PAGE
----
Yesterday, one of my ex-students, after watching a skit performed by the current students, which denigrated a Hindu deity, expressed his anguish at the denigration and his apprehension that if the video of this performance was uploaded to Youtube, it may have negative repercussions.

Today I was reading about the Jaipur Literature Festival and the Rushdie ‘tamasha’.

  1. Have we lost tolerance? The survival of Hinduism happened because of its ability to assimilate other perspectives. In fact, most religions that that have survived and are currently acceptable, are those that have adjusted their viewpoints. Fundamentalism and right-wing attitudes have equal and opposite reactions and create more polarisation of society.
  2. Is not acceptance of a situation a starting point to solutions? Only when we move from Denial to Anger to Acceptance that we can move towards solutions. Why are we not able to accept and something has happened, and then move on to prevention or mitigation? Why do we stay shocked, deny what happened or remain angry?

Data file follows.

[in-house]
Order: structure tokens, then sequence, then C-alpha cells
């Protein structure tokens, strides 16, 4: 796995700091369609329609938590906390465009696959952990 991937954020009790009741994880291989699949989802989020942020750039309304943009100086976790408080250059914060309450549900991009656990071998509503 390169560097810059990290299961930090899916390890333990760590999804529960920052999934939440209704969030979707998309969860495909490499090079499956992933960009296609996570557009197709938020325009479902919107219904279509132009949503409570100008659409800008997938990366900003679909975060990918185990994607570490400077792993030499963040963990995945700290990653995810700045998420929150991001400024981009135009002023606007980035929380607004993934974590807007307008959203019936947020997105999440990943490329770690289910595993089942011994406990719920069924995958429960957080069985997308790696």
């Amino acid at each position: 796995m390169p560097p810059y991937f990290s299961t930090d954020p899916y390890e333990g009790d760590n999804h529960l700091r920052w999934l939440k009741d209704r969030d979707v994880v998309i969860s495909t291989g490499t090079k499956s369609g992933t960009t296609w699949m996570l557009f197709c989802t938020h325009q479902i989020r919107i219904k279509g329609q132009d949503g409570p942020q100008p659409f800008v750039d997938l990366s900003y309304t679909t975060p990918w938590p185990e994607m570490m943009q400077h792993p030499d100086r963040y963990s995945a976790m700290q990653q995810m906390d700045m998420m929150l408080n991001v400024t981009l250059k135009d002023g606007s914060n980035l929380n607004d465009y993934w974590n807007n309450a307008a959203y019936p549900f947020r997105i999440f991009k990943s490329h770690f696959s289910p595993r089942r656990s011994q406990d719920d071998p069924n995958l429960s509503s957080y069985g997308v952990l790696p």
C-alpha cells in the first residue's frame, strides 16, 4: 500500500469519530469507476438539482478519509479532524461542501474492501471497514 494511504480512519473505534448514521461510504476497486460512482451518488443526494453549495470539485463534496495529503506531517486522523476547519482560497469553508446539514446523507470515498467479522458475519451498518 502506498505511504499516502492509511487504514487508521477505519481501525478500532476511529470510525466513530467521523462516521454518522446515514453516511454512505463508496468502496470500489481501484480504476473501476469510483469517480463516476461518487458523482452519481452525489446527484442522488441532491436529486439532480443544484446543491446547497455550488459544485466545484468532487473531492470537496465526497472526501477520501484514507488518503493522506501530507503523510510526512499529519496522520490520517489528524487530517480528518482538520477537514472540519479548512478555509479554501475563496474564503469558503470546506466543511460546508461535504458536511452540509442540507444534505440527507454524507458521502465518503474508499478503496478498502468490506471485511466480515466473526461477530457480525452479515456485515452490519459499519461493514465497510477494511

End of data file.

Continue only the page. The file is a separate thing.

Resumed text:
3. Have we lost our sensitivity? Should we not, before embarking on an action, determine who will be impacted, both in the short term and in the longer term? The students verified with me whether mimicking me on stage was acceptable (because of an immediate fear)  but did not verify whether vilifying a Hindu god was okay!
  4. Have we lost the courage to speak our mind? Do we no longer have the freedom of expression? Is this freedom being misused? Who or what determines misuse? Does our fear emanate from the recent phenomenon where bullying is the first line of offence? Are we becoming a generation of bullies?

I teach people to face fear. I exhort them to treat F.E.A.R as an acronym – “Face Everything And Recover”. But I will be frank, even I am fearful. In this situation, I shall desist from putting up the video for public display because of the potentially negative impact on the institution that hosted the plays.

But I am ashamed of the fact that I am displaying cowardice and hiding behind prudence as a rationalisation of my cowardice.


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